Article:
Strelitzia reginae is a species of evergreen tropical herbaceous plant, native to South Africa. Given its own family Strelitziaceae by taxonomists, it is closely related to Heliconia within the order, Zingiberales. This order of plants is rather interesting, as it contains many plants that are economically important, with the most important being Tumeric (Zingiberaceae), Ginger (Zingiberaceae), and Bananas (Musaceae). Many often mistakenly call these plants the “banana tree” or “banana palm” because they look like banana plants. While they do bear a resemblance to banana plants (Musa), the foliage is much more stiff than banana foliage, and the flowers are very different.
This plant’s scientific name commemorates Charlotte of Mecklenburg-Strelitz, Queen consort and wife of King George III. Queen Charlotte was a patron of the arts and an amateur botanist, and helped to expand Kew Gardens. This regal plant (hence reginae) is named for the beautiful, orange crane-like flowers that it produces, like birds of paradise.
The split leaves that give the Bird of Paradise plant it’s bird-like morphology is believed by scientists to be purposeful leaf tearing or lobing of leaves to reduce drag in the wind. Each leaf along the veins projecting outwards from the midrib has a special connection that allows the leaf to split if enough pressure is applied. The split is designed to end at the midrib without affecting the plant or cutting off any part of the leaf. In doing so, they eliminate the risk of being snapped in half by a strong wind.
The plant, like others in the family and related families, has an underground stem (rhizome) by which it grows new clumps (or “plants”). Similar in structure to a sympodial orchid, each “plant” (which is actually a branch) will terminate in a flower if the meristem is not broken. As they are rhizomatous plants, they will always make more “plants” by branching their rhizomes, so no need to worry if you accidentally break a terminal bud. These plants are pretty hardy to most conditions, and their foliage is pretty resistant to all kinds of fungi and bacteria (because of the antimicrobial ginger compounds that the plant produces!)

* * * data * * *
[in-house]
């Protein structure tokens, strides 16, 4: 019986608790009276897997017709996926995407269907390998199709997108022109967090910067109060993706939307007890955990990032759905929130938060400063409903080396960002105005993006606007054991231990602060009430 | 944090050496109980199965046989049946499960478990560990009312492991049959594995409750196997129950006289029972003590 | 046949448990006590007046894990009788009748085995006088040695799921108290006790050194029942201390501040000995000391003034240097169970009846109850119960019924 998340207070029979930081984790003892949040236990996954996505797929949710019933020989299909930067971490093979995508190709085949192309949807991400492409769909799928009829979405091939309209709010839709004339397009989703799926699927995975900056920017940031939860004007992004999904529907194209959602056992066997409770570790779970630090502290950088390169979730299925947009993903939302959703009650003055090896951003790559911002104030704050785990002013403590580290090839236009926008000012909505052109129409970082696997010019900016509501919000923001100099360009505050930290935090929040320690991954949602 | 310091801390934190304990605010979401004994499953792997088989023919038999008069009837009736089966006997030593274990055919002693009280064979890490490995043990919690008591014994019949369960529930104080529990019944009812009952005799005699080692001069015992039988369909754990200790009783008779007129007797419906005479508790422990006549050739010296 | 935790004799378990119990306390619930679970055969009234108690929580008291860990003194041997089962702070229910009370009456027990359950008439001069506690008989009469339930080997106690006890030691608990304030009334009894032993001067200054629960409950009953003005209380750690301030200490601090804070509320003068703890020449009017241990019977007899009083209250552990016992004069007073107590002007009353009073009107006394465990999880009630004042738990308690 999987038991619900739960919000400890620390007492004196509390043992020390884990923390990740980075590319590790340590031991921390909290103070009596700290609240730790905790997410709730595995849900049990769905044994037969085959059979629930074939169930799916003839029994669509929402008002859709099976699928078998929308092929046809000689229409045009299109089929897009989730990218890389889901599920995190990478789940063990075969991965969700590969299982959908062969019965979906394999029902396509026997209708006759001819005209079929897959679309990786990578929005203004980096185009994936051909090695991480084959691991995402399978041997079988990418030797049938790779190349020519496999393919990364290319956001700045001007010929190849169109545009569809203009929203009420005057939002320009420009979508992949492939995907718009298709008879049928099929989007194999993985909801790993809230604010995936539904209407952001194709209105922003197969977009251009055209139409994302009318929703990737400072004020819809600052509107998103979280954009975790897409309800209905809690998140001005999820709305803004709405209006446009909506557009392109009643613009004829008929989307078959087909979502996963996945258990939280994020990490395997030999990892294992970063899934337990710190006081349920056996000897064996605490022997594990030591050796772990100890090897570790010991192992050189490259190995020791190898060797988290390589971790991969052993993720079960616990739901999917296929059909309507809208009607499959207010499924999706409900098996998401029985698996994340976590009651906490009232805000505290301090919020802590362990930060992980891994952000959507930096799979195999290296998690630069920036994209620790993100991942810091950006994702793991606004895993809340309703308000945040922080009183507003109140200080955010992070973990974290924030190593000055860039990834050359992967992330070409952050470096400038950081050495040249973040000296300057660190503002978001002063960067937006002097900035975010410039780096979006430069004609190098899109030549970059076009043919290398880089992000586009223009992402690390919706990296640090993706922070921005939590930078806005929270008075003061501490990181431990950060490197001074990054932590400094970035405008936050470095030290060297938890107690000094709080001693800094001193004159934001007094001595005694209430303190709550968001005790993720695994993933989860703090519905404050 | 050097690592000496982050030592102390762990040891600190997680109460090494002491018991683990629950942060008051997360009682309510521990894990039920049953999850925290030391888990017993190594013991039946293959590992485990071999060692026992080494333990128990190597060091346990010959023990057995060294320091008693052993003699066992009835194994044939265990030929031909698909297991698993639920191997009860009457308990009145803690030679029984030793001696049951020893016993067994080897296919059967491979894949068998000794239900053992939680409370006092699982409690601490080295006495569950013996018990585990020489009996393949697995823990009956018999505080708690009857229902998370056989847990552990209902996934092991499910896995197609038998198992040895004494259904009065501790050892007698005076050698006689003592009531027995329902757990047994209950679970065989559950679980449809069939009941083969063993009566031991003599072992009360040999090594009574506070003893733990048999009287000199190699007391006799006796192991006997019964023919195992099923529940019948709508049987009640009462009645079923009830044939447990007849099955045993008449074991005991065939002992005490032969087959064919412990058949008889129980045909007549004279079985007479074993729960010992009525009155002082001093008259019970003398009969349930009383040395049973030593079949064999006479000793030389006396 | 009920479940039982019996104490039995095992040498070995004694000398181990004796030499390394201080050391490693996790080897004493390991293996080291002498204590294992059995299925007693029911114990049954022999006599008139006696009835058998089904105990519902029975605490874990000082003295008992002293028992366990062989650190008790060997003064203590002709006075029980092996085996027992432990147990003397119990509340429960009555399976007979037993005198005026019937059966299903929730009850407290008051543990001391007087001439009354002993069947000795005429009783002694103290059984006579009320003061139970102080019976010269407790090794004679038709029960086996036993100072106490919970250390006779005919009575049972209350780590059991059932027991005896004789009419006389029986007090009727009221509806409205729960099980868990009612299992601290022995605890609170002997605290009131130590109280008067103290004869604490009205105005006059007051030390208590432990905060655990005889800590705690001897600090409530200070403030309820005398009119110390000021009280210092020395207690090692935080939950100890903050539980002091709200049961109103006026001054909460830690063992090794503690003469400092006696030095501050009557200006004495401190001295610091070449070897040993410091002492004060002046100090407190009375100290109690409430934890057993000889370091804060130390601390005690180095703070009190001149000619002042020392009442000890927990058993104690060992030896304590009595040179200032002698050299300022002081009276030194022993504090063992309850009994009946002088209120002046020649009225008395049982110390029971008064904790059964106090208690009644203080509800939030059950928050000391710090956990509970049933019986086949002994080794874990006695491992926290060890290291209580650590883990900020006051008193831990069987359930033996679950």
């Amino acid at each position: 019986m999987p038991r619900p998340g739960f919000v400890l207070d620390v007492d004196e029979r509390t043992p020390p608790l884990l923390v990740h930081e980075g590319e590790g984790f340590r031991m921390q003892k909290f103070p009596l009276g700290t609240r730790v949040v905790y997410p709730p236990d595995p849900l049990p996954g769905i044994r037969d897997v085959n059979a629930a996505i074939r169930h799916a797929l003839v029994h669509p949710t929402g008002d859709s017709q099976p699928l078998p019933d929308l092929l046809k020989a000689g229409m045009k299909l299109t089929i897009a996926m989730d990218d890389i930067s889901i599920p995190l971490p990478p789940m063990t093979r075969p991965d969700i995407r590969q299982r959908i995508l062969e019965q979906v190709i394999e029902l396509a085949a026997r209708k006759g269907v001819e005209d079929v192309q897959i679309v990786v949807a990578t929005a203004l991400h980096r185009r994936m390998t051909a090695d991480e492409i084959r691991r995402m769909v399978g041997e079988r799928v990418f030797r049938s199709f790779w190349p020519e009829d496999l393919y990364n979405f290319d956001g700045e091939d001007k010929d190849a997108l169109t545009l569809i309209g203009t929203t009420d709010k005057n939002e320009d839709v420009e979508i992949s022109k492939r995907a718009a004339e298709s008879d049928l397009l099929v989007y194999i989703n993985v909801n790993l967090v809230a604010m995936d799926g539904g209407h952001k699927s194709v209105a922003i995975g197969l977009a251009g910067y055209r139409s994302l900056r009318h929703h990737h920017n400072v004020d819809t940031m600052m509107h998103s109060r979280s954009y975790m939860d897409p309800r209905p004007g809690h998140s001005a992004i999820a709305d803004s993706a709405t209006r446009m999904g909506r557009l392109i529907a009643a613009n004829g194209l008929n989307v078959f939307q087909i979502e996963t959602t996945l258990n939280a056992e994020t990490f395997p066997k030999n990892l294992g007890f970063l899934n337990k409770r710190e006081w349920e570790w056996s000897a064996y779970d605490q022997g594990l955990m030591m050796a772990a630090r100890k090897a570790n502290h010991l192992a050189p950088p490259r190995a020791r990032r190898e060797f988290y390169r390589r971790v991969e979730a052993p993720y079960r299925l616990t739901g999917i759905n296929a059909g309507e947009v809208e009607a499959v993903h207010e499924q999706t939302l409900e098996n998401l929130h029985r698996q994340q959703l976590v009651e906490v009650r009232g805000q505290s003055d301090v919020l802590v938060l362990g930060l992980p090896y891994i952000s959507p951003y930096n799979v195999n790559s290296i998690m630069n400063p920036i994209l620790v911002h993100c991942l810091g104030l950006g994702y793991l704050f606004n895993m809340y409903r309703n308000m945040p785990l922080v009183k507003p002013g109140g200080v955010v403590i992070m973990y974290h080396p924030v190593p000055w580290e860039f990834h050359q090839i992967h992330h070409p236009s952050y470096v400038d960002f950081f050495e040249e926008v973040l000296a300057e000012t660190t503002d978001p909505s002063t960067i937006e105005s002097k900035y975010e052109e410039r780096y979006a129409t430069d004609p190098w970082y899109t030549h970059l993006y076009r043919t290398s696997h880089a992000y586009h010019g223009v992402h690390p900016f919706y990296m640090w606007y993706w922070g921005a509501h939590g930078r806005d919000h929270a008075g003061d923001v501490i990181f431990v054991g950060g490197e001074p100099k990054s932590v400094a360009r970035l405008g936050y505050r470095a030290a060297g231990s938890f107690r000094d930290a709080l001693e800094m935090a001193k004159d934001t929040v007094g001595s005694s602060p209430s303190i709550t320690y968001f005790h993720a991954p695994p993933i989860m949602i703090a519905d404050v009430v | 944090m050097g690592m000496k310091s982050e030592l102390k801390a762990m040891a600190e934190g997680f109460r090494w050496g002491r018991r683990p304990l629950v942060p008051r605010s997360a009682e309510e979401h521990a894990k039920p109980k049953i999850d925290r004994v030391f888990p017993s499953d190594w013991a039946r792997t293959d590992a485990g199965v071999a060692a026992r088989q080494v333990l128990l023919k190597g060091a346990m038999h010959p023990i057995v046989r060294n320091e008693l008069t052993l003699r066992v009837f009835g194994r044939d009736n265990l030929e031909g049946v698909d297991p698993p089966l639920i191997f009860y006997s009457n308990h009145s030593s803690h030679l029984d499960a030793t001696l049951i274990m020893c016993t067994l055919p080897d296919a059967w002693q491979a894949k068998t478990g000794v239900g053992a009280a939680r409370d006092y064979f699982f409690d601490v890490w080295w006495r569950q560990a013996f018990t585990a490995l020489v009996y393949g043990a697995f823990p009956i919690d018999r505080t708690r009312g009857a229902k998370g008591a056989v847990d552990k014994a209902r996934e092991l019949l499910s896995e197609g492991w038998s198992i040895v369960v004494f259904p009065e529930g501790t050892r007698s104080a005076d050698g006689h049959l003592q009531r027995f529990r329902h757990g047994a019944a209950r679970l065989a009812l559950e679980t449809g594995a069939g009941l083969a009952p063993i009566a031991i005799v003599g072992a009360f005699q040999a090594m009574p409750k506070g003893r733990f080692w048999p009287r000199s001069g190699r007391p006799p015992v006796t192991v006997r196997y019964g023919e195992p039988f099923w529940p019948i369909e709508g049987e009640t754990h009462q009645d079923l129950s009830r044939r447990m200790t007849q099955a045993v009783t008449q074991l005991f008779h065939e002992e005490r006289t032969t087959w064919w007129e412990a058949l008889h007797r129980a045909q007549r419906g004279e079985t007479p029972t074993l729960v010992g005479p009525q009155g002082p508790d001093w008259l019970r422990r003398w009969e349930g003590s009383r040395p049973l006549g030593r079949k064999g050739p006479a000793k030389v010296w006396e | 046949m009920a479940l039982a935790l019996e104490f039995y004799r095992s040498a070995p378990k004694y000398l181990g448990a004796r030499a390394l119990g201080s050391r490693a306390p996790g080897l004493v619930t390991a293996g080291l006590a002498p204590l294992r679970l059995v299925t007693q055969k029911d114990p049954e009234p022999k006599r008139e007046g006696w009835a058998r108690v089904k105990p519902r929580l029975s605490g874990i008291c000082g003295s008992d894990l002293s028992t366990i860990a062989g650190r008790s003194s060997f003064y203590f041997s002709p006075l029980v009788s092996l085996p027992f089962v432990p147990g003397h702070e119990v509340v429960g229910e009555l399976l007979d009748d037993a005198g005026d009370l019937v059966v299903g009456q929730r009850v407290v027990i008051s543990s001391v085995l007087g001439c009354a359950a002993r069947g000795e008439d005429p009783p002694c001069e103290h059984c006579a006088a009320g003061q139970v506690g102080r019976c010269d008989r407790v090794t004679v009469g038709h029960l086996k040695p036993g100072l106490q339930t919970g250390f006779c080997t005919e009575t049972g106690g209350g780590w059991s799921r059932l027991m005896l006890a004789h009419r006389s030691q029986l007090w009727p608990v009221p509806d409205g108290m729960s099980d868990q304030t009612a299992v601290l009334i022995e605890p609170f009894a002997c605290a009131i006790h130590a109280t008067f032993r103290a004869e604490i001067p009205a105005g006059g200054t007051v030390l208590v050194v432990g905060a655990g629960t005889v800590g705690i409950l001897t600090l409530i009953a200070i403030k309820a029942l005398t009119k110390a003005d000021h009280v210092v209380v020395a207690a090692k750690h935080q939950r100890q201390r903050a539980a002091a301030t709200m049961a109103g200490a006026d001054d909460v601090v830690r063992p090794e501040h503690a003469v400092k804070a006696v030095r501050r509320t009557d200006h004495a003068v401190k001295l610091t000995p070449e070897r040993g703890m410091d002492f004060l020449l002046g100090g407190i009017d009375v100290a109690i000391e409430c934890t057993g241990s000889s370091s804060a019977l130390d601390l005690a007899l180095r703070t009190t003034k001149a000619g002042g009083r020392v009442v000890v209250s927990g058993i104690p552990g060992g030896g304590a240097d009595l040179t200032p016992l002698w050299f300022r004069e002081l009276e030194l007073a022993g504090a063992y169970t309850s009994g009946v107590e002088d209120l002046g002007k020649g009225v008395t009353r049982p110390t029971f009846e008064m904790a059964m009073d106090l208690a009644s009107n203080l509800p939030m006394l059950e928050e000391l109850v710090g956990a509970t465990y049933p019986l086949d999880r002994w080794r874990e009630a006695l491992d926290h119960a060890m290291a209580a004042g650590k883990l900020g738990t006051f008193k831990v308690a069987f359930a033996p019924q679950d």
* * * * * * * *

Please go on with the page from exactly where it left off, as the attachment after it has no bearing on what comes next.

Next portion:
General Indoor Care
Caring for a Bird of Paradise plant indoors is fun and easy! It’s one of my (The Plant Doctor’s) most recommended plants. I think that if you have a window that gets about a half a day or more’s worth of direct sunbeams, then this plant is for you. They can get tall, so if you have a tall ceiling or floor-to-ceiling windows, then this one’s for you!
Direct sunbeams indoors. At LEAST a half day’s worth. More is better.
Watering frequency depends on light levels provided. Water more often in brighter light and less often in lower light. Allow soil to completely dry out before watering. Soil should be dry about 2” down before watering again. When in doubt, feel the soil. If still in doubt, then wait another day before watering. Average watering times range from 5-10 days.
Does not care, as long as it’s watered properly.
65°F-85°F (18°C-30°C). It’s best not to let it go below 60°F (15°C).
Not toxic, so pet-friendly. But, you still don’t want your pet nibbling at your plants; that’s bad behavior. Best practice is always to keep houseplants out of reach of small children and pets. This plant really doesn’t have many problems with pests except for mites (rare) and mealybugs (more common, but they are so easy to get rid of).
SYMPTOM: Splits along sides of leaves
CAUSE: Normal adaptive precaution to help the plant bear strong winds in its natural habitat
SYMPTOM: Yellowing lower leaves, wet potting mix
SYMPTOM: Wilting, curling leaves, dry potting mix
CAUSE: Thirsty plant, underwatered
SYMPTOM: Plant not growing, maybe leaves turning pale.
CAUSE: Not enough light. Needs more light to provide the energy to grow.
Under the right conditions, including full, southern light exposure, proper humidity and temperature, Bird of Paradise may flower indoors, although this is rare. If you put it outdoors for the summertime, and you are diligent about outdoor care for it, then it MAY actually bloom for you! It’s pretty spectacular when it does bloom, which requires full sun exposure. Refer to my putting plants outdoor guide (COMING SOON) for what to do with your houseplants outdoors.